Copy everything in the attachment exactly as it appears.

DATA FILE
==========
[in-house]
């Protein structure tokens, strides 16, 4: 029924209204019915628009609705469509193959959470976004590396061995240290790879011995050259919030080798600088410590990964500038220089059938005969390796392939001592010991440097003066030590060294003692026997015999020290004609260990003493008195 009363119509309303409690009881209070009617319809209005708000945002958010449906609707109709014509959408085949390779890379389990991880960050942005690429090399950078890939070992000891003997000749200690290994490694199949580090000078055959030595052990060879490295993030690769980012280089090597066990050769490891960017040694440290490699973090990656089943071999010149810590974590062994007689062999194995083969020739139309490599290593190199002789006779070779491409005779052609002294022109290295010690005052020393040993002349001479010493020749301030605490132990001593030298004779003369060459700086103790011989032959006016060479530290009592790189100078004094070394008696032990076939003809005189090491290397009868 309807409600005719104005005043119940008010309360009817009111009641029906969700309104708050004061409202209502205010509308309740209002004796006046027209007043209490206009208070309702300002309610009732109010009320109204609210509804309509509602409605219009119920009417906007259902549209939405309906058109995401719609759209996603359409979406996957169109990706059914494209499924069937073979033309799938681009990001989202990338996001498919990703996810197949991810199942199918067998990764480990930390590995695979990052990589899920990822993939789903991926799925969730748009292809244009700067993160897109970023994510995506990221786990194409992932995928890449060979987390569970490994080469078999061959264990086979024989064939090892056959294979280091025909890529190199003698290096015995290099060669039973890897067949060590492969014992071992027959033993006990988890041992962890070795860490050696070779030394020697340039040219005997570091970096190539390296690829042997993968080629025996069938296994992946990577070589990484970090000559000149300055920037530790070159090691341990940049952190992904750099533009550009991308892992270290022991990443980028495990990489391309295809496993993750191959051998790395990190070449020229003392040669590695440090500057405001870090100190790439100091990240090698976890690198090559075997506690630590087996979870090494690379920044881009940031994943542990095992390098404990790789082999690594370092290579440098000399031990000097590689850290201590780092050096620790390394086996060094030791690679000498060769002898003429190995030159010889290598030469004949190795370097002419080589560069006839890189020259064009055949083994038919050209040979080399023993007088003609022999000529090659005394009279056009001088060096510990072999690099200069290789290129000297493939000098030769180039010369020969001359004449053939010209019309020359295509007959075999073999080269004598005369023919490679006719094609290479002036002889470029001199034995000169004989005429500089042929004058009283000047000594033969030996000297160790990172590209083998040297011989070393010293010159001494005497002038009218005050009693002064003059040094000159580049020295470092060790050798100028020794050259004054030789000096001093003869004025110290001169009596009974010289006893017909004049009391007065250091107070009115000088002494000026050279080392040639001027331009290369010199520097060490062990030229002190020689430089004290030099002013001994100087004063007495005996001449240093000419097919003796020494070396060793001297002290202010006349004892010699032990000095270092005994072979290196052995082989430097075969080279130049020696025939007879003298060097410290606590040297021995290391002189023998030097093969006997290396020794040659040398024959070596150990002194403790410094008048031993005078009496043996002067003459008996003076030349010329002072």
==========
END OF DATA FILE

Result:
[in-house]
């Protein structure tokens, strides 16, 4: 029924209204019915628009609705469509193959959470976004590396061995240290790879011995050259919030080798600088410590990964500038220089059938005969390796392939001592010991440097003066030590060294003692026997015999020290004609260990003493008195 009363119509309303409690009881209070009617319809209005708000945002958010449906609707109709014509959408085949390779890379389990991880960050942005690429090399950078890939070992000891003997000749200690290994490694199949580090000078055959030595052990060879490295993030690769980012280089090597066990050769490891960017040694440290490699973090990656089943071999010149810590974590062994007689062999194995083969020739139309490599290593190199002789006779070779491409005779052609002294022109290295010690005052020393040993002349001479010493020749301030605490132990001593030298004779003369060459700086103790011989032959006016060479530290009592790189100078004094070394008696032990076939003809005189090491290397009868 309807409600005719104005005043119940008010309360009817009111009641029906969700309104708050004061409202209502205010509308309740209002004796006046027209007043209490206009208070309702300002309610009732109010009320109204609210509804309509509602409605219009119920009417906007259902549209939405309906058109995401719609759209996603359409979406996957169109990706059914494209499924069937073979033309799938681009990001989202990338996001498919990703996810197949991810199942199918067998990764480990930390590995695979990052990589899920990822993939789903991926799925969730748009292809244009700067993160897109970023994510995506990221786990194409992932995928890449060979987390569970490994080469078999061959264990086979024989064939090892056959294979280091025909890529190199003698290096015995290099060669039973890897067949060590492969014992071992027959033993006990988890041992962890070795860490050696070779030394020697340039040219005997570091970096190539390296690829042997993968080629025996069938296994992946990577070589990484970090000559000149300055920037530790070159090691341990940049952190992904750099533009550009991308892992270290022991990443980028495990990489391309295809496993993750191959051998790395990190070449020229003392040669590695440090500057405001870090100190790439100091990240090698976890690198090559075997506690630590087996979870090494690379920044881009940031994943542990095992390098404990790789082999690594370092290579440098000399031990000097590689850290201590780092050096620790390394086996060094030791690679000498060769002898003429190995030159010889290598030469004949190795370097002419080589560069006839890189020259064009055949083994038919050209040979080399023993007088003609022999000529090659005394009279056009001088060096510990072999690099200069290789290129000297493939000098030769180039010369020969001359004449053939010209019309020359295509007959075999073999080269004598005369023919490679006719094609290479002036002889470029001199034995000169004989005429500089042929004058009283000047000594033969030996000297160790990172590209083998040297011989070393010293010159001494005497002038009218005050009693002064003059040094000159580049020295470092060790050798100028020794050259004054030789000096001093003869004025110290001169009596009974010289006893017909004049009391007065250091107070009115000088002494000026050279080392040639001027331009290369010199520097060490062990030229002190020689430089004290030099002013001994100087004063007495005996001449240093000419097919003796020494070396060793001297002290202010006349004892010699032990000095270092005994072979290196052995082989430097075969080279130049020696025939007879003298060097410290606590040297021995290391002189023998030097093969006997290396020794040659040398024959070596150990002194403790410094008048031993005078009496043996002067003459008996003076030349010329002072």